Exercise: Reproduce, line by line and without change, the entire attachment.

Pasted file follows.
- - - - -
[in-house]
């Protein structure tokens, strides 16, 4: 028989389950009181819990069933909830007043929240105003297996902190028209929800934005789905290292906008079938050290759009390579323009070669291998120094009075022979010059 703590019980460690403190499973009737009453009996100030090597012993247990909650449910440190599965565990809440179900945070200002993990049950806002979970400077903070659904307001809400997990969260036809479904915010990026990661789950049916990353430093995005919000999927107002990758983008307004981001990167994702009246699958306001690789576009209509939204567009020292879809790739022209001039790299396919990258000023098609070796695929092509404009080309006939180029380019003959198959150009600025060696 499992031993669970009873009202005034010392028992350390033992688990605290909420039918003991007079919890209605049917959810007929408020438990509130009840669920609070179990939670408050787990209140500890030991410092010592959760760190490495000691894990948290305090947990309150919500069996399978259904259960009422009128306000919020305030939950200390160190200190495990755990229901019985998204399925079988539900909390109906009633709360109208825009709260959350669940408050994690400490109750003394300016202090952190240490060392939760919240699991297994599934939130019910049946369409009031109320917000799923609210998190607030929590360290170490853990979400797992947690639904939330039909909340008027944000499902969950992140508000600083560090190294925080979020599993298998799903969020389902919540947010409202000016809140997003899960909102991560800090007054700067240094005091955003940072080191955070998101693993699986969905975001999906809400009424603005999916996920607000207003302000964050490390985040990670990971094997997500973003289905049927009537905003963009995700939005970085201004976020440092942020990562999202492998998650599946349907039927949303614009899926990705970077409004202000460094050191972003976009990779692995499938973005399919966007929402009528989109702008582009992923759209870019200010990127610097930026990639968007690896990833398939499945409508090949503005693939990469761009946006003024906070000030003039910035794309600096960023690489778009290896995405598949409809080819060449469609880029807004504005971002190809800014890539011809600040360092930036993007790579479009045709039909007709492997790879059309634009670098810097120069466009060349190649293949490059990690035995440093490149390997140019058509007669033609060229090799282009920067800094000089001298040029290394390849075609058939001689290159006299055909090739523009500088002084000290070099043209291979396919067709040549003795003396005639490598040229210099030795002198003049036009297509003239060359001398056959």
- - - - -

[in-house]
């Protein structure tokens, strides 16, 4: 028989389950009181819990069933909830007043929240105003297996902190028209929800934005789905290292906008079938050290759009390579323009070669291998120094009075022979010059 703590019980460690403190499973009737009453009996100030090597012993247990909650449910440190599965565990809440179900945070200002993990049950806002979970400077903070659904307001809400997990969260036809479904915010990026990661789950049916990353430093995005919000999927107002990758983008307004981001990167994702009246699958306001690789576009209509939204567009020292879809790739022209001039790299396919990258000023098609070796695929092509404009080309006939180029380019003959198959150009600025060696 499992031993669970009873009202005034010392028992350390033992688990605290909420039918003991007079919890209605049917959810007929408020438990509130009840669920609070179990939670408050787990209140500890030991410092010592959760760190490495000691894990948290305090947990309150919500069996399978259904259960009422009128306000919020305030939950200390160190200190495990755990229901019985998204399925079988539900909390109906009633709360109208825009709260959350669940408050994690400490109750003394300016202090952190240490060392939760919240699991297994599934939130019910049946369409009031109320917000799923609210998190607030929590360290170490853990979400797992947690639904939330039909909340008027944000499902969950992140508000600083560090190294925080979020599993298998799903969020389902919540947010409202000016809140997003899960909102991560800090007054700067240094005091955003940072080191955070998101693993699986969905975001999906809400009424603005999916996920607000207003302000964050490390985040990670990971094997997500973003289905049927009537905003963009995700939005970085201004976020440092942020990562999202492998998650599946349907039927949303614009899926990705970077409004202000460094050191972003976009990779692995499938973005399919966007929402009528989109702008582009992923759209870019200010990127610097930026990639968007690896990833398939499945409508090949503005693939990469761009946006003024906070000030003039910035794309600096960023690489778009290896995405598949409809080819060449469609880029807004504005971002190809800014890539011809600040360092930036993007790579479009045709039909007709492997790879059309634009670098810097120069466009060349190649293949490059990690035995440093490149390997140019058509007669033609060229090799282009920067800094000089001298040029290394390849075609058939001689290159006299055909090739523009500088002084000290070099043209291979396919067709040549003795003396005639490598040229210099030795002198003049036009297509003239060359001398056959």